“Do you maintain, then, that only the wise man knows how to return a favor? Do you maintain that no one else knows how to make restoration to a creditor for a debt? Or, on buying a commodity, to pay full value to the seller?” In order not to bring any odium upon myself, let me tell you that Epicurus says the same thing. At any rate, Metrodorus remarks that only the wise man knows how to return a favor.
(Seneca’s Letters – Book I – Letter XXVIII)
“The knowledge of sin is the beginning of salvation.” This saying of Epicurus seems to me to be a noble one. For he who does not know that he has sinned does not desire correction; you must discover yourself in the wrong before you can reform yourself.
(Seneca’s Letters – Book I – Letter XXII)
Read the letter of Epicurus which appears on this matter; it is addressed to Idomeneus. The writer asks him to hasten as fast as he can, and beat a retreat before some stronger influence comes between and takes from him the liberty to withdraw. But he also adds that one should attempt nothing except at the time when it can be attempted suitably and seasonably. Then, when the long-sought occasion comes, let him be up and doing. Epicurus forbids us to doze when we are meditating escape; he bids us hope for a safe release from even the hardest trials, provided that we are not in too great a hurry before the time, nor too dilatory when the time arrives. …
(Seneca’s Letters – Book I – Letter XXIII)
Now is the time for me to pay my debt. I can give you a saying of your friend Epicurus and thus clear this letter of its obligation. “It is bothersome always to be beginning life.” Or another, which will perhaps express the meaning better: “They live ill who are always beginning to live.” You are right in asking why; the saying certainly stands in need of a commentary. It is because the life of such persons is always incomplete. But a man cannot stand prepared for the approach of death if he has just begun to live. We must make it our aim already to have lived long enough. No one deems that he has done so, if he is just on the point of planning his life. You need not think that there are few of this kind; practically everyone is of such a stamp. Some men, indeed, only begin to live when it is time for them to leave off living. And if this seems surprising to you, I shall add that which will surprise you still more: Some men have left off living before they have begun.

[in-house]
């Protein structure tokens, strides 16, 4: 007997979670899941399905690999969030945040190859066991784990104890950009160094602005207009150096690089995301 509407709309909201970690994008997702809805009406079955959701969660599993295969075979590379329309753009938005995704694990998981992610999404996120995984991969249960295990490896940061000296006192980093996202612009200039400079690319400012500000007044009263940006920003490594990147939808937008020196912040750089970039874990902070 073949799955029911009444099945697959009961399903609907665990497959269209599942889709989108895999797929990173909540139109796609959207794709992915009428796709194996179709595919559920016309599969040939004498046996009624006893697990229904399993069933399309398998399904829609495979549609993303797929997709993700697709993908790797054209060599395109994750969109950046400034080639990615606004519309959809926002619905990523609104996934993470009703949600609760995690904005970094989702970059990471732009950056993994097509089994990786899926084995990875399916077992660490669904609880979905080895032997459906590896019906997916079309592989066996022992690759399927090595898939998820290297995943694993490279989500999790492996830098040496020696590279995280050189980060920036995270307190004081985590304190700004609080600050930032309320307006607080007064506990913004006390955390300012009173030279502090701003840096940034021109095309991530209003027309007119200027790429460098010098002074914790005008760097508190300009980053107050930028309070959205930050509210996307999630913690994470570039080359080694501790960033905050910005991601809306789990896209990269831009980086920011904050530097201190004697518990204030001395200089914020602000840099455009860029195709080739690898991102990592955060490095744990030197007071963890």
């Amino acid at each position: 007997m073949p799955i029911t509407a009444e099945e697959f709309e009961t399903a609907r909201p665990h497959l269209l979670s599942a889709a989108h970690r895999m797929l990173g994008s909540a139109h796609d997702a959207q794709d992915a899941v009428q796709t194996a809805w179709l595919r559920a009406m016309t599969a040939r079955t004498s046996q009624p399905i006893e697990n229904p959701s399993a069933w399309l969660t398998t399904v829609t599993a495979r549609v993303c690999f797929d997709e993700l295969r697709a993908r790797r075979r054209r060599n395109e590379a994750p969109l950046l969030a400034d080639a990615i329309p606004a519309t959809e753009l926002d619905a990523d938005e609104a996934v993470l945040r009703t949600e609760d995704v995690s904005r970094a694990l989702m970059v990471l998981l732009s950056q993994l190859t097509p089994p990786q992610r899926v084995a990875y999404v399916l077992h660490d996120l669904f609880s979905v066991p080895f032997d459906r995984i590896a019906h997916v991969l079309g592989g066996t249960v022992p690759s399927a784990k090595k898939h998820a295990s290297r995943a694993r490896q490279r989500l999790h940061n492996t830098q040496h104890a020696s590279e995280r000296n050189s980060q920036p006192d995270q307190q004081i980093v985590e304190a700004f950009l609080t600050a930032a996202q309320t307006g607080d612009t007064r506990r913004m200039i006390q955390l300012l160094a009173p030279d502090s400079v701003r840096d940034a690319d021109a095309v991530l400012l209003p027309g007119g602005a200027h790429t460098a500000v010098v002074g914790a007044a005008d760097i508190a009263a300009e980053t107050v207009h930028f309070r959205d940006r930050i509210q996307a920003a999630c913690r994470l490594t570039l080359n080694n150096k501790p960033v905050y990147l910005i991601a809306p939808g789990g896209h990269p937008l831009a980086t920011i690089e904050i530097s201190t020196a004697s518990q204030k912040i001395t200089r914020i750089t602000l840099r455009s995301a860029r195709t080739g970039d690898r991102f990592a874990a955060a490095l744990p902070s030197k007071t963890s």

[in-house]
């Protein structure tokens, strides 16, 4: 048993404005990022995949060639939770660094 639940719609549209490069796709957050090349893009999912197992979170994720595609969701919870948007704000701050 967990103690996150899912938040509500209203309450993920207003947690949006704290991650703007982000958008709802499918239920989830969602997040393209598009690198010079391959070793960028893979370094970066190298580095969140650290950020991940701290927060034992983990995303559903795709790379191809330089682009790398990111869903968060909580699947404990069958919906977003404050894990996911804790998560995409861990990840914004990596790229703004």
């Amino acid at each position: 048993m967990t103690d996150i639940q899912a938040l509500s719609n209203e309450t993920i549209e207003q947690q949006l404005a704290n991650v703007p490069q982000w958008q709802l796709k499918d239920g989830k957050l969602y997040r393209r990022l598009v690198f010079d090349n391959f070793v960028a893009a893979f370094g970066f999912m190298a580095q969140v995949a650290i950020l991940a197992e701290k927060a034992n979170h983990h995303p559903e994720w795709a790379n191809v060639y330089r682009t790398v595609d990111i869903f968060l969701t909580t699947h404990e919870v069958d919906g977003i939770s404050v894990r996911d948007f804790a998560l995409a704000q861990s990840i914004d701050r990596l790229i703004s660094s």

(Seneca’s Letters, Book I- Letter XXIX)
“I have never wished to cater to the crowd; for what I know, they do not approve, and what they approve, I do not know.” “Who said this?” you ask, as if you were ignorant whom I am pressing into service; it is Epicurus.
(Seneca’s Letters, Book I- Letter XXV)
But do you yourself, as indeed you are doing, show me that you are stout-hearted; lighten your baggage for the march. None of our possessions is essential. Let us return to the law of nature; for then riches are laid up for us. The things which we actually need are free for all, or else cheap; nature craves only bread and water. No one is poor according to this standard; when a man has limited his desires within these bounds, be can challenge the happiness of Jove himself, as Epicurus says. I must insert in this letter one or two more of his sayings: “Do everything as if Epicurus were watching you.” There is no real doubt that it is good for one to have appointed a guardian over oneself, and to have someone whom you may look up to, someone whom you may regard as a witness of your thoughts. It is, indeed, nobler by far to live as you would live under the eyes of some good man, always at your side; but nevertheless I am content if you only act, in whatever you do, as you would act if anyone at all were looking on; because solitude prompts us to all kinds of evil. And when you have progressed so far that you have also respect for yourself, you may send away your attendant; but until then, set as a guard over yourself the authority of some man, whether your choice be the great Cato or Scipio, or Laelius, – or any man in whose presence even abandoned wretches would check their bad impulses. Meantime, you are engaged in making of yourself the sort of person in whose company you would not dare to sin. When this aim has been accomplished and you begin to hold yourself in some esteem, I shall gradually allow you to do what Epicurus, in another passage, suggests: “The time when you should most of all withdraw into yourself is when you are forced to be in a crowd.”